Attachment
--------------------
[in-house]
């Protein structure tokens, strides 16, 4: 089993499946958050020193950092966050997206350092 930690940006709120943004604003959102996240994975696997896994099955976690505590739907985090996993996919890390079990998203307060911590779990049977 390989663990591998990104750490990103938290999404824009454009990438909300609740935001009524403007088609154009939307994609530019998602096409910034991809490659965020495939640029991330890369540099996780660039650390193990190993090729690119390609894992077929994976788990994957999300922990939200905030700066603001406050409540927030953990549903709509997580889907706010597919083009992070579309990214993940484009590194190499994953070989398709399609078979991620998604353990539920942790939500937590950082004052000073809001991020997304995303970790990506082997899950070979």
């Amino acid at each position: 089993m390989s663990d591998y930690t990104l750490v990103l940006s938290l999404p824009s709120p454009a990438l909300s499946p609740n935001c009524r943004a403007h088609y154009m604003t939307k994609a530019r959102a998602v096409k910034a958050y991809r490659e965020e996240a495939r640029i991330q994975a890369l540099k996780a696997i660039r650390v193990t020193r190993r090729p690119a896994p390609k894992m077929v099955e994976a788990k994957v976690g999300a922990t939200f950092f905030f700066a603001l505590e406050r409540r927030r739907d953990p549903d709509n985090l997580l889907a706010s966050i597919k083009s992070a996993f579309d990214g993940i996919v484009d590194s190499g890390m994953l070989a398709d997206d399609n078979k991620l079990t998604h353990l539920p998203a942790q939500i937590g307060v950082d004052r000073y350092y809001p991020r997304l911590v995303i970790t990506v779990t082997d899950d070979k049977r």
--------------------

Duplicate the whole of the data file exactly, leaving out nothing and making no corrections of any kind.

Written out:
[in-house]
């Protein structure tokens, strides 16, 4: 089993499946958050020193950092966050997206350092 930690940006709120943004604003959102996240994975696997896994099955976690505590739907985090996993996919890390079990998203307060911590779990049977 390989663990591998990104750490990103938290999404824009454009990438909300609740935001009524403007088609154009939307994609530019998602096409910034991809490659965020495939640029991330890369540099996780660039650390193990190993090729690119390609894992077929994976788990994957999300922990939200905030700066603001406050409540927030953990549903709509997580889907706010597919083009992070579309990214993940484009590194190499994953070989398709399609078979991620998604353990539920942790939500937590950082004052000073809001991020997304995303970790990506082997899950070979």
């Amino acid at each position: 089993m390989s663990d591998y930690t990104l750490v990103l940006s938290l999404p824009s709120p454009a990438l909300s499946p609740n935001c009524r943004a403007h088609y154009m604003t939307k994609a530019r959102a998602v096409k910034a958050y991809r490659e965020e996240a495939r640029i991330q994975a890369l540099k996780a696997i660039r650390v193990t020193r190993r090729p690119a896994p390609k894992m077929v099955e994976a788990k994957v976690g999300a922990t939200f950092f905030f700066a603001l505590e406050r409540r927030r739907d953990p549903d709509n985090l997580l889907a706010s966050i597919k083009s992070a996993f579309d990214g993940i996919v484009d590194s190499g890390m994953l070989a398709d997206d399609n078979k991620l079990t998604h353990l539920p998203a942790q939500i937590g307060v950082d004052r000073y350092y809001p991020r997304l911590v995303i970790t990506v779990t082997d899950d070979k049977r």